This post was originally published here by  (ISC)² Management.

Organizations, individuals feel pain of breaches, critics silenced, and China outraged.

As analysts and cybersecurity experts make predictions about the future of cyber and the advancements we can expect to see in artificial intelligence (AI), it’s worth taking a moment to think about the power of machines and their impact on human emotions.

AI holds the promise that someday computers will possess emotional intelligence, but will computers ever really be able to mimic our natural human emotions? Everything from mere words, names, and numbers evokes strong feelings in people, and few names elicit the strong emotional response as that of former National Security Agency contractor, Edward Snowden.

In what appears to be a gift to journalists and humanitarian workers whose private information could potentially be compromised because of their work, Snowden, now board president of the Freedom of the Press Foundation, in conjunction with The Guardian Project, introduced Haven, a new app to protect privacy.

While there are sure to be a wide range of reactions to the Haven announcement, other headlines of the week have induced awareness, conjured frustration, and even awakened some to action. Here’s a look at some of the last week of the year’s most moving headlines.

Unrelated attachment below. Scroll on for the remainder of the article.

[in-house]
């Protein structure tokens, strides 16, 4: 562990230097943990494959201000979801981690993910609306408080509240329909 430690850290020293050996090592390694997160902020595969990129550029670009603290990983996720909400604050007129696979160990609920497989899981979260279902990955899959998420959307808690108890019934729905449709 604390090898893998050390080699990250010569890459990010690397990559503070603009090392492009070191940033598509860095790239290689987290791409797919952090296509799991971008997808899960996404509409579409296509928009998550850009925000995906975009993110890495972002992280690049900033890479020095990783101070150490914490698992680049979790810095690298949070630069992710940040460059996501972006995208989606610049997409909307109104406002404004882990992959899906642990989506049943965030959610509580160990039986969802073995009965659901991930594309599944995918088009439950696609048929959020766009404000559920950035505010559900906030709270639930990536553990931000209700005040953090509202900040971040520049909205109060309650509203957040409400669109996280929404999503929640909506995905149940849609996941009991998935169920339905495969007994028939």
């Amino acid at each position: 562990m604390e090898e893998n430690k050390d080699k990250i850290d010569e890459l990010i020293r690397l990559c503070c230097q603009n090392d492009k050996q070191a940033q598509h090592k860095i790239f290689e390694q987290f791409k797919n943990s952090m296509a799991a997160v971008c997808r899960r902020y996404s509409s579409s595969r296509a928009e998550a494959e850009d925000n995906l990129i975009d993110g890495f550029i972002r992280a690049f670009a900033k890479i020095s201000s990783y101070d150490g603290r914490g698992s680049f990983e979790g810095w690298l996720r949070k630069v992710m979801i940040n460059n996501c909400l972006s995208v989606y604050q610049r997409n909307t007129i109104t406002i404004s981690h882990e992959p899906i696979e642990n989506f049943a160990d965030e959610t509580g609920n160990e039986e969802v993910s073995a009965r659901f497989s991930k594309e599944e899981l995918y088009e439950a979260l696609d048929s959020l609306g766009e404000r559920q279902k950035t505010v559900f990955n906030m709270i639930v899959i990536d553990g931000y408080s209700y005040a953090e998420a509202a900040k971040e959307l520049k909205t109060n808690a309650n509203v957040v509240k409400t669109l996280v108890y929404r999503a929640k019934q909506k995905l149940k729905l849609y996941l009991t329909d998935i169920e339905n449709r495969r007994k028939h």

Dec. 25. It’s somewhat scary to think about, but the continued advancements in the Internet of Things (IoT) will make more of the products and devices we use every day vulnerable to attack.

Dec. 26. The fight against “wrong views” by domestic internet users in Vietnam heated up this week. Following through on the president’s promise to control erroneous and dangerous news sites, communist-ruled Vietnam created Force 47, a cyber unit intended to eliminate offensive content and reign in internet use.

Dec. 27. German ambassador Michael Clauss expressed his disappointment that Germany and China have yet to have a meaningful dialogue about Chinese internet controls to the South China Morning Post. His claim that Germany’s requests have “regrettably not yet received a positive response” resulted in China lashing out at the German ambassador over cybersecurity.

In the midst of a talent shortage, it’s a challenge not to envy those who are able to attract talent. North Korea has a wide pool of highly skilled candidates capable of enhancing their offensive and defensive cybersecurity strategies. This fact will hopefully fuel advancements in innovation to fight against future nation-state threats.

Dec. 28. Though there is work to be done to improve cybersecurity in the healthcare sector, organizations can take comfort in knowing they are better protected if they follow these five steps.

Dec. 29. A wave of tweets ridiculing John McAfee erupted after the cybersecurity expert announced on Twitter that his account had been compromised.

A quick review of 2017’s most notable attacks reminds the cybersecurity industry that threats are continuously emerging. Whether it was WannaCry, Petya, Judy, or NotPetya, these global cyber threats induced fear. Fortunately, the reality of risk has many governments, particularly in India, bolstering investments in cybersecurity.



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